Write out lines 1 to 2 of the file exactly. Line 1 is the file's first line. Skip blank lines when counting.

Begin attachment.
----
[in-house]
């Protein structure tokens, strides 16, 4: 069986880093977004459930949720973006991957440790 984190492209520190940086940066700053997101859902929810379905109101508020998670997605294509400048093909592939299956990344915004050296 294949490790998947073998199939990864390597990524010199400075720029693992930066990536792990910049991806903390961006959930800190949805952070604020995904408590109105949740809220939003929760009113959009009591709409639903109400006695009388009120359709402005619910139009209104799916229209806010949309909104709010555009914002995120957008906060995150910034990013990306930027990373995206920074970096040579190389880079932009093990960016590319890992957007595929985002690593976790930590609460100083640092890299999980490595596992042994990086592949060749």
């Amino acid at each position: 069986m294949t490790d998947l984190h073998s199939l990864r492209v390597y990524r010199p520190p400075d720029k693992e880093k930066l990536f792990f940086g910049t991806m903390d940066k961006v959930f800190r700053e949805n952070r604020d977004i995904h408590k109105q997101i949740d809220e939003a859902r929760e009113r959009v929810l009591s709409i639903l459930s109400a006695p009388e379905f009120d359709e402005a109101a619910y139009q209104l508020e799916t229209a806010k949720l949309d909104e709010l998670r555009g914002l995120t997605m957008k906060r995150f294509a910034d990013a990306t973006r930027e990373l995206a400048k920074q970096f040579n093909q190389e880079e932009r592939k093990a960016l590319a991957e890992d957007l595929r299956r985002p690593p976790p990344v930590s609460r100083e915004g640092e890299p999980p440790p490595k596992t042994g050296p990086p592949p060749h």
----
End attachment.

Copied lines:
[in-house]
């Protein structure tokens, strides 16, 4: 069986880093977004459930949720973006991957440790 984190492209520190940086940066700053997101859902929810379905109101508020998670997605294509400048093909592939299956990344915004050296 294949490790998947073998199939990864390597990524010199400075720029693992930066990536792990910049991806903390961006959930800190949805952070604020995904408590109105949740809220939003929760009113959009009591709409639903109400006695009388009120359709402005619910139009209104799916229209806010949309909104709010555009914002995120957008906060995150910034990013990306930027990373995206920074970096040579190389880079932009093990960016590319890992957007595929985002690593976790930590609460100083640092890299999980490595596992042994990086592949060749």